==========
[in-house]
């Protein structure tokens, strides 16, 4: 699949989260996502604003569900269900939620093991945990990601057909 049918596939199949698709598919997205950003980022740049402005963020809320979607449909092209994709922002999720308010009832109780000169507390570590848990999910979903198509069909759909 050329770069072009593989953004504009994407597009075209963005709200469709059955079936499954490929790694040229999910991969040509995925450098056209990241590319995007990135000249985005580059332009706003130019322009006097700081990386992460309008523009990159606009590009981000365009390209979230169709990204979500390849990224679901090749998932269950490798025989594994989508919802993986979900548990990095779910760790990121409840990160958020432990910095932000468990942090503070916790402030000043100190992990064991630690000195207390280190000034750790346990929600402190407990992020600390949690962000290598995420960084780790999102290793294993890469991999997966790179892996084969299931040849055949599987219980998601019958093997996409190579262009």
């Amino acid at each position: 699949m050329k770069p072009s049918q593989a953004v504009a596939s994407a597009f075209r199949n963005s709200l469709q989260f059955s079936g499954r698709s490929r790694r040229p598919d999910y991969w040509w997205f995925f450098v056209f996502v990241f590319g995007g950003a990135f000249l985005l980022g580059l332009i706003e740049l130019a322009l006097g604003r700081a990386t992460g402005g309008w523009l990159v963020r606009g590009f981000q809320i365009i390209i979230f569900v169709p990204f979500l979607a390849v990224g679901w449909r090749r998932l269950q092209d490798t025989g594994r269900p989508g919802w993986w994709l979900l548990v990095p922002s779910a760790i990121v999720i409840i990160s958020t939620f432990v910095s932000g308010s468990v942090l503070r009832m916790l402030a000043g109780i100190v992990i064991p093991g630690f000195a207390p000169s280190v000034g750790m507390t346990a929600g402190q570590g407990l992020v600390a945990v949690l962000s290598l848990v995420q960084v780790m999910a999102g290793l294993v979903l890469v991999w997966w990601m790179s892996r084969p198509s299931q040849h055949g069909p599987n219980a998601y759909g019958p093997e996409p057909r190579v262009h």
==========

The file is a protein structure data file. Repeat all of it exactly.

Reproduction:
[in-house]
């Protein structure tokens, strides 16, 4: 699949989260996502604003569900269900939620093991945990990601057909 049918596939199949698709598919997205950003980022740049402005963020809320979607449909092209994709922002999720308010009832109780000169507390570590848990999910979903198509069909759909 050329770069072009593989953004504009994407597009075209963005709200469709059955079936499954490929790694040229999910991969040509995925450098056209990241590319995007990135000249985005580059332009706003130019322009006097700081990386992460309008523009990159606009590009981000365009390209979230169709990204979500390849990224679901090749998932269950490798025989594994989508919802993986979900548990990095779910760790990121409840990160958020432990910095932000468990942090503070916790402030000043100190992990064991630690000195207390280190000034750790346990929600402190407990992020600390949690962000290598995420960084780790999102290793294993890469991999997966790179892996084969299931040849055949599987219980998601019958093997996409190579262009």
């Amino acid at each position: 699949m050329k770069p072009s049918q593989a953004v504009a596939s994407a597009f075209r199949n963005s709200l469709q989260f059955s079936g499954r698709s490929r790694r040229p598919d999910y991969w040509w997205f995925f450098v056209f996502v990241f590319g995007g950003a990135f000249l985005l980022g580059l332009i706003e740049l130019a322009l006097g604003r700081a990386t992460g402005g309008w523009l990159v963020r606009g590009f981000q809320i365009i390209i979230f569900v169709p990204f979500l979607a390849v990224g679901w449909r090749r998932l269950q092209d490798t025989g594994r269900p989508g919802w993986w994709l979900l548990v990095p922002s779910a760790i990121v999720i409840i990160s958020t939620f432990v910095s932000g308010s468990v942090l503070r009832m916790l402030a000043g109780i100190v992990i064991p093991g630690f000195a207390p000169s280190v000034g750790m507390t346990a929600g402190q570590g407990l992020v600390a945990v949690l962000s290598l848990v995420q960084v780790m999910a999102g290793l294993v979903l890469v991999w997966w990601m790179s892996r084969p198509s299931q040849h055949g069909p599987n219980a998601y759909g019958p093997e996409p057909r190579v262009h």